Sergey Slepenkov, Ph.D.

Assistant Professor-Research


Contact Information:

Email: sslepe@lsuhsc.edu
Office Phone: 318-675-8204
Laboratory Phone: 318-675-6539
Office Fax: 318-675-5180

Education/Training:

M.S., St. Petersburg State University, Russia
Ph.D., 1980,St. Petersburg State University, Russia

Major Research Interests:

Assembly of protein synthesis initiation factor complexes; the role of eIF4E phosphorylation in initiation of translation; protein folding; mRNA decay

Dr. Slepenkov's major research interests include the enzymology of protein and nucleic acid unfolding. The role of eukaryotic initiation factor 4E phosphorylation in initiation of protein synthesis.

Translation in eukaryotic cells is a complex and spatially organized process with many steps. Eukaryotic initiation factor 4E (eIF4E) is at the beginning of that process. Regulation of eIF4E activity is very important during the recruitment of capped mRNA and subsequent assembly of the 48 S pre-initiation complex, which then scans for the first AUG. In higher animals, eIF4E is phosphorylated by a specific kinase termed Mnk. How that phosphorylation influences eIF4E function is unknown. We are employing techniques of molecular biology and biophysical chemistry in order to gain insight into the role of eIF4E phosphorylation in regulation of protein synthesis. Also, we are interested in the processes of nucleic acid unwinding and protein folding. Both of these molecular events are necessary for successful completion of protein synthesis, from the assembly of the translation initiation complex to folding of the synthesized nascent chain into a native functional protein. The two processes have elements in common. For example, to start protein synthesis, mRNA during the scanning and elongation phases must be unwound or unfolded by a specific component of the initiation complex, eIF4A, a helicase that couples ATP hydrolysis with mRNA unfolding. In a similar sequence of events, nascent polypeptide chains leaving the ribosome in the absence of Hsp70 and trigger factor are generally misfolded. Protein chaperones of a specific class bind misfolded proteins and, using energy from ATP binding and hydrolysis, are thought to unfold them to provide another opportunity for productive folding. We are studying the mechanisms and kinetics of these reactions.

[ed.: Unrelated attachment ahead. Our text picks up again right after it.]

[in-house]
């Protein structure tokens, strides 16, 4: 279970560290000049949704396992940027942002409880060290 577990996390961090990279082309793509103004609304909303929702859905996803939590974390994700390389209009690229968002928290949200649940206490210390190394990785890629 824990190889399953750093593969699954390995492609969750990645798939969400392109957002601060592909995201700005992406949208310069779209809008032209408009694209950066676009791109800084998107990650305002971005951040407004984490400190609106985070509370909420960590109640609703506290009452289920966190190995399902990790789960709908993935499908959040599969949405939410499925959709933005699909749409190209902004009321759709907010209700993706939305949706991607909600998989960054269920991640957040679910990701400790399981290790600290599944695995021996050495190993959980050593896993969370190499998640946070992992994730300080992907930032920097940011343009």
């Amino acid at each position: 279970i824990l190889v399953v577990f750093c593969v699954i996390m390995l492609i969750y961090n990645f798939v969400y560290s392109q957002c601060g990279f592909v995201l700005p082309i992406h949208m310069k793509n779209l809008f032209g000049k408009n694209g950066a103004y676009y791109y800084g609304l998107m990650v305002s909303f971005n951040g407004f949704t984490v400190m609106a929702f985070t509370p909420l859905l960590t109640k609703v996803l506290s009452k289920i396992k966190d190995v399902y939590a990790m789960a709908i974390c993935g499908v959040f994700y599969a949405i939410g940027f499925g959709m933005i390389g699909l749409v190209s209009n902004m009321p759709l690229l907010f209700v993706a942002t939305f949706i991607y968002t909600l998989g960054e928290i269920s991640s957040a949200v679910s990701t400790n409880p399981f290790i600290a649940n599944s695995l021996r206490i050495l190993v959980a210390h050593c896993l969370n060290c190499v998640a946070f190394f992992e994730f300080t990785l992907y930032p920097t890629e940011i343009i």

Representative Publications

  1. Synthetic mRNAs with superior translation and stability properties.
  2. mRNAs containing the histone 3' stem-loop are degraded primarily by decapping mediated by oligouridylation of the 3' end.
  3. Helicobacter pylori AlpA and AlpB bind host laminin and influence gastric inflammation in gerbils.
  4. Translation, stability, and resistance to decapping of mRNAs containing caps substituted in the triphosphate chain with BH3, Se, and NH.
  5. Kinetic mechanism for assembly of the m7GpppG.eIF4E.eIF4G complex.

All Publications: PubMed or Full List Here